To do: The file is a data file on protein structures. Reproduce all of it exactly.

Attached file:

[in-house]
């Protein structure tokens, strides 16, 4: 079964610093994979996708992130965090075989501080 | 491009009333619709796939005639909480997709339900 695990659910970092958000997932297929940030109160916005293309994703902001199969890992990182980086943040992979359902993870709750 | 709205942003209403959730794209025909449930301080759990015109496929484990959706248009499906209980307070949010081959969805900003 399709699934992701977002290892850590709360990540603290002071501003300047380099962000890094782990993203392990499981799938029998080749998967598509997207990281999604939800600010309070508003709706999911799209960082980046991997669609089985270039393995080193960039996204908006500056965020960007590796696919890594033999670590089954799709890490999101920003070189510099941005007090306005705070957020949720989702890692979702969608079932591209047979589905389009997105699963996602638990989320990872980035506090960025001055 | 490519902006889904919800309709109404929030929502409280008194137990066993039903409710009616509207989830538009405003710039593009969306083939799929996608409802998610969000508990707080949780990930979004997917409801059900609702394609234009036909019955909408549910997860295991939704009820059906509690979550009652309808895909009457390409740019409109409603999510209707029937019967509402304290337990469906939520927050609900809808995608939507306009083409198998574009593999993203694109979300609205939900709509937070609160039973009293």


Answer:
[in-house]
């Protein structure tokens, strides 16, 4: 079964610093994979996708992130965090075989501080 | 491009009333619709796939005639909480997709339900 695990659910970092958000997932297929940030109160916005293309994703902001199969890992990182980086943040992979359902993870709750 | 709205942003209403959730794209025909449930301080759990015109496929484990959706248009499906209980307070949010081959969805900003 399709699934992701977002290892850590709360990540603290002071501003300047380099962000890094782990993203392990499981799938029998080749998967598509997207990281999604939800600010309070508003709706999911799209960082980046991997669609089985270039393995080193960039996204908006500056965020960007590796696919890594033999670590089954799709890490999101920003070189510099941005007090306005705070957020949720989702890692979702969608079932591209047979589905389009997105699963996602638990989320990872980035506090960025001055 | 490519902006889904919800309709109404929030929502409280008194137990066993039903409710009616509207989830538009405003710039593009969306083939799929996608409802998610969000508990707080949780990930979004997917409801059900609702394609234009036909019955909408549910997860295991939704009820059906509690979550009652309808895909009457390409740019409109409603999510209707029937019967509402304290337990469906939520927050609900809808995608939507306009083409198998574009593999993203694109979300609205939900709509937070609160039973009293």